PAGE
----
The final journey by the boat train from Harcourt Street to Rosslare showed me the old Dublin & South Eastern main line, with its combination of superb coastal and mountain scenery. Its signals still remind one of its separate identity; they are on lattice posts, and suggest the North British Railway; the old Great Southern & Western signals are more suggestive of the Great Central. The signal box at several D.S.E.R. crossing stations is a curious corrugated iron building, high up on one end of the station foot- bridge (the supplier, according to a plate on the box at Gorey, was the old firm of McKenzie & Holland). This journey was memorable for its crowded station scenes. Whole families had come down to speed the parting son or sister on the way to England, and to give the fond farewells which have long been all too familiar for Irish people. At Wexford, where the train proceeds slowly along the quay, beside the street, there were shouts and cheers from large crowds throughout our progress.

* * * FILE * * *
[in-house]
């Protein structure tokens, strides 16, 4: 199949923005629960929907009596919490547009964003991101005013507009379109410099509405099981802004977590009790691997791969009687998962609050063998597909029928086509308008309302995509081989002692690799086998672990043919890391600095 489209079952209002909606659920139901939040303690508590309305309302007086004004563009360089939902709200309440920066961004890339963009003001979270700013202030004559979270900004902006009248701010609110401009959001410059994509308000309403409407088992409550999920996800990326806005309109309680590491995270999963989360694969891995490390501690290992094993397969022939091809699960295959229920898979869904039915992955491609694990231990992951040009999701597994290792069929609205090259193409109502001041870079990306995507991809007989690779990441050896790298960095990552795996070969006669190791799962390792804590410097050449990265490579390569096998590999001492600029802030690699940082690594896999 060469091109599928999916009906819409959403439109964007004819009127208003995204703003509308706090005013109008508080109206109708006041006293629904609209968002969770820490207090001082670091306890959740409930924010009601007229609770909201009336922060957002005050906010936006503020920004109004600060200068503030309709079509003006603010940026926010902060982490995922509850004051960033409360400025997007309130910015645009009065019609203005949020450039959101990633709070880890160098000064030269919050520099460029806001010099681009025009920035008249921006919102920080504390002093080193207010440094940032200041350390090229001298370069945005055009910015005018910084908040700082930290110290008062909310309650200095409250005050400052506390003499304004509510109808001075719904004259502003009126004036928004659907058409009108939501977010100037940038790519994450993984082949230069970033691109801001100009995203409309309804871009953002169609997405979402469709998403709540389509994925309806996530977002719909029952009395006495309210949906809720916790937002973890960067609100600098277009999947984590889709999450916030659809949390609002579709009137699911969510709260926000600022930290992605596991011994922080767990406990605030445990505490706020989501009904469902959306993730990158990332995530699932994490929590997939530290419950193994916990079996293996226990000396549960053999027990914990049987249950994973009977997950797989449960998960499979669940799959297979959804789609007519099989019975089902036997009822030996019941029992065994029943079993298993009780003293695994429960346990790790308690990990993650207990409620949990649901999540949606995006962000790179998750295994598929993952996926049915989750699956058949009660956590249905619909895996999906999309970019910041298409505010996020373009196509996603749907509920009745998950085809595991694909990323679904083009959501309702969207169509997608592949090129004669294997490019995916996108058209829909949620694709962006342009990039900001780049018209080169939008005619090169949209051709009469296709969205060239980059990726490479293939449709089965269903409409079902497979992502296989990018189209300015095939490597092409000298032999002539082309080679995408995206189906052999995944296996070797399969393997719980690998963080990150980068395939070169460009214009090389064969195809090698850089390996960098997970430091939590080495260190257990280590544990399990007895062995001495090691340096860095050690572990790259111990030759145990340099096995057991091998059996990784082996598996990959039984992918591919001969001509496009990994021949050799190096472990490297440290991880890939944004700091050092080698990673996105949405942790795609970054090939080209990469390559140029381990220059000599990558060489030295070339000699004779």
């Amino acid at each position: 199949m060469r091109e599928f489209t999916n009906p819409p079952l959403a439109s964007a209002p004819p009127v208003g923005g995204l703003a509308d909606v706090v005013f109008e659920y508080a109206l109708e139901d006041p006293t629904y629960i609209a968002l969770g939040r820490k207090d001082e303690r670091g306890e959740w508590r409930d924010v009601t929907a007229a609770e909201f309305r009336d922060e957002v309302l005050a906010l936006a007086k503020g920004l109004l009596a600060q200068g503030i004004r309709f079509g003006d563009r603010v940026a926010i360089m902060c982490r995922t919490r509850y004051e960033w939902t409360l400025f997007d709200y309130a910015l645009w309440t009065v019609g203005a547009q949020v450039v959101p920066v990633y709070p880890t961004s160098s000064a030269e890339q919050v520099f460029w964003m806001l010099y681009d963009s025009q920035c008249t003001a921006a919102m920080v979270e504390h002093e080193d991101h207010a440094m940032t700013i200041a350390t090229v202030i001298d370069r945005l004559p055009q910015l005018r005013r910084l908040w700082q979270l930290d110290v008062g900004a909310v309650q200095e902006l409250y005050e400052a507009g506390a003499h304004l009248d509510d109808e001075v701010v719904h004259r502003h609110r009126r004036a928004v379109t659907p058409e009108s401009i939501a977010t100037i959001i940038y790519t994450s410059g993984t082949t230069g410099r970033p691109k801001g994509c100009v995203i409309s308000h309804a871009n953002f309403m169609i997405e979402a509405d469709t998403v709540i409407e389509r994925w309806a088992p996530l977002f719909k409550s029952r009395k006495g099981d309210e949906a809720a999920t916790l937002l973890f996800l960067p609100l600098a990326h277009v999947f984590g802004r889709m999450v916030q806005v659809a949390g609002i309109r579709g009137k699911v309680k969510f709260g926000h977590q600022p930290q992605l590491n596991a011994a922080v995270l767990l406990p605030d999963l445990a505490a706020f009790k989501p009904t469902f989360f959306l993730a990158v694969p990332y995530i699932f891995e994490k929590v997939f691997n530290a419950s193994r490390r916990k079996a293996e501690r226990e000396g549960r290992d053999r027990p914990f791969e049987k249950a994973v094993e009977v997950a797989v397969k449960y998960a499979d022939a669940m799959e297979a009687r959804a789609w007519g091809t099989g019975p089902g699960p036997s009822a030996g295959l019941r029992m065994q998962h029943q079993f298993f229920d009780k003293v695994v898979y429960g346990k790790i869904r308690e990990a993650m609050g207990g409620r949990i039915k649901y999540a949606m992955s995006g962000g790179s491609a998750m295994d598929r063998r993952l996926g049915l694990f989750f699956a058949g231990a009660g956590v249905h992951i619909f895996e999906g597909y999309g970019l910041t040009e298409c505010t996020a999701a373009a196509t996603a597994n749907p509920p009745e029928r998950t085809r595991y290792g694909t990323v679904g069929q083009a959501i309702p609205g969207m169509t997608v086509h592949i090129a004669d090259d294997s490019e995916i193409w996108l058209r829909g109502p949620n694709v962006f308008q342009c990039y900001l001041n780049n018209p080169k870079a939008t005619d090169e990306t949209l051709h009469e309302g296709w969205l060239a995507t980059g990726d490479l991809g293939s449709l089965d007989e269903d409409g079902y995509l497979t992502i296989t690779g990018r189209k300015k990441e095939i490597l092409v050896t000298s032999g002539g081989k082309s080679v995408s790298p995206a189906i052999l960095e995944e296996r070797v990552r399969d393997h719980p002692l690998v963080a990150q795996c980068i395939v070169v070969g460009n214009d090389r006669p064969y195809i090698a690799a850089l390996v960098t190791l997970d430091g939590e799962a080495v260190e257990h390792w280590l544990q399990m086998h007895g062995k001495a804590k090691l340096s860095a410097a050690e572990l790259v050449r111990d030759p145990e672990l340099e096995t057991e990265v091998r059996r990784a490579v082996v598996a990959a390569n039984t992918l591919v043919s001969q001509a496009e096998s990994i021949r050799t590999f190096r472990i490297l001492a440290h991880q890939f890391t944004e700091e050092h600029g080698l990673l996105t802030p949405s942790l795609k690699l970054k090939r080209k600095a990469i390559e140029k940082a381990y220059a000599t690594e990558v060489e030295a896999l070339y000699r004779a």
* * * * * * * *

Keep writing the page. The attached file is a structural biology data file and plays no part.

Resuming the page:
But what of Bantry? For my objective was this terminus of the old 5 ft. 3 in.-gauge Cork, Bandon & South Coast Railway. The line starts at Albert Quay station in Cork, across the river from the main line, but connected with the latter by a siding which crosses the river on one of the road lift-bridges. There is only one down train in the day, the 5.30 p.m. It was a substantial train of five bogie carriages, headed by a 4-6-0 tank, No. 468. I was in a semi-open carriage of former first-class stock, which was most comfortable. As befitted its importance, the train was very well filled, and its arrival at each station was clearly the event of the day. Albert Quay Station has two platforms, a short all-over roof, plain but attractive stone buildings at the platform end, and a large goods yard and crowded engine shed. On starting the train plunges under a large iron signal box which straddles the main track and into a deep rock cutting. A long climb follows, with views northwards over the placid valley of the Lee, to Waterfall, the first stop and a crossing station. The line is worked by electric staff; and nearly every station is a crossing place, manned, ap- parently, by one man who serves as signalman, porter and clerk. At first, the country is hilly and well fanned, reminiscent of Devon.